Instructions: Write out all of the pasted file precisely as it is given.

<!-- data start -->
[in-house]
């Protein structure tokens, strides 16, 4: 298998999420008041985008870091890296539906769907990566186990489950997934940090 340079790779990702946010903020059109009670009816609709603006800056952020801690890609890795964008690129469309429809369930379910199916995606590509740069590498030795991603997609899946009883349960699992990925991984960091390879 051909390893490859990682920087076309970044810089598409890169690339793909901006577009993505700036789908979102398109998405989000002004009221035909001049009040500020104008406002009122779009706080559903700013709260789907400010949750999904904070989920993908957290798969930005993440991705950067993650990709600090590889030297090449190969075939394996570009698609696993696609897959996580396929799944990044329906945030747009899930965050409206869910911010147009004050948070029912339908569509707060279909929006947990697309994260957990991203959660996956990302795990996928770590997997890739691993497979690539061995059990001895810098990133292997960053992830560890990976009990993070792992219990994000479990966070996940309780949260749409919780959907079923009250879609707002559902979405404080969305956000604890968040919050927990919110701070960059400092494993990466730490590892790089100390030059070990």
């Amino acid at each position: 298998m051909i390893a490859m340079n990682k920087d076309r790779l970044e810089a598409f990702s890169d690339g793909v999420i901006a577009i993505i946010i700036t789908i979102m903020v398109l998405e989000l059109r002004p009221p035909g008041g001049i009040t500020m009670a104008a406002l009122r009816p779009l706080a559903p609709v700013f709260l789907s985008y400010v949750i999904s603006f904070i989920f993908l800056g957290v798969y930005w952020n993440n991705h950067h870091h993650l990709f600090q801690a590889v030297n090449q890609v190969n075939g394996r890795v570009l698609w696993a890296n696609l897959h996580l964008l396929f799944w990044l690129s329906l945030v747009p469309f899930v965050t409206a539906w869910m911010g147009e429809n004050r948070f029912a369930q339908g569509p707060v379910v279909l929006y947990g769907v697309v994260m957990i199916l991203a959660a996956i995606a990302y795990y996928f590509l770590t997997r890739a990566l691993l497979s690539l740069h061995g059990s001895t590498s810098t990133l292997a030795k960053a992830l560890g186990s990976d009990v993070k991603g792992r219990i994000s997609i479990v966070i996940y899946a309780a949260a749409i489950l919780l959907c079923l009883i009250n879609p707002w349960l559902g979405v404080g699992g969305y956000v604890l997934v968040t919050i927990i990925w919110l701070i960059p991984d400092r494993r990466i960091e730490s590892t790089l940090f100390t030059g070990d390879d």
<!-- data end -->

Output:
[in-house]
């Protein structure tokens, strides 16, 4: 298998999420008041985008870091890296539906769907990566186990489950997934940090 340079790779990702946010903020059109009670009816609709603006800056952020801690890609890795964008690129469309429809369930379910199916995606590509740069590498030795991603997609899946009883349960699992990925991984960091390879 051909390893490859990682920087076309970044810089598409890169690339793909901006577009993505700036789908979102398109998405989000002004009221035909001049009040500020104008406002009122779009706080559903700013709260789907400010949750999904904070989920993908957290798969930005993440991705950067993650990709600090590889030297090449190969075939394996570009698609696993696609897959996580396929799944990044329906945030747009899930965050409206869910911010147009004050948070029912339908569509707060279909929006947990697309994260957990991203959660996956990302795990996928770590997997890739691993497979690539061995059990001895810098990133292997960053992830560890990976009990993070792992219990994000479990966070996940309780949260749409919780959907079923009250879609707002559902979405404080969305956000604890968040919050927990919110701070960059400092494993990466730490590892790089100390030059070990």
């Amino acid at each position: 298998m051909i390893a490859m340079n990682k920087d076309r790779l970044e810089a598409f990702s890169d690339g793909v999420i901006a577009i993505i946010i700036t789908i979102m903020v398109l998405e989000l059109r002004p009221p035909g008041g001049i009040t500020m009670a104008a406002l009122r009816p779009l706080a559903p609709v700013f709260l789907s985008y400010v949750i999904s603006f904070i989920f993908l800056g957290v798969y930005w952020n993440n991705h950067h870091h993650l990709f600090q801690a590889v030297n090449q890609v190969n075939g394996r890795v570009l698609w696993a890296n696609l897959h996580l964008l396929f799944w990044l690129s329906l945030v747009p469309f899930v965050t409206a539906w869910m911010g147009e429809n004050r948070f029912a369930q339908g569509p707060v379910v279909l929006y947990g769907v697309v994260m957990i199916l991203a959660a996956i995606a990302y795990y996928f590509l770590t997997r890739a990566l691993l497979s690539l740069h061995g059990s001895t590498s810098t990133l292997a030795k960053a992830l560890g186990s990976d009990v993070k991603g792992r219990i994000s997609i479990v966070i996940y899946a309780a949260a749409i489950l919780l959907c079923l009883i009250n879609p707002w349960l559902g979405v404080g699992g969305y956000v604890l997934v968040t919050i927990i990925w919110l701070i960059p991984d400092r494993r990466i960091e730490s590892t790089l940090f100390t030059g070990d390879d």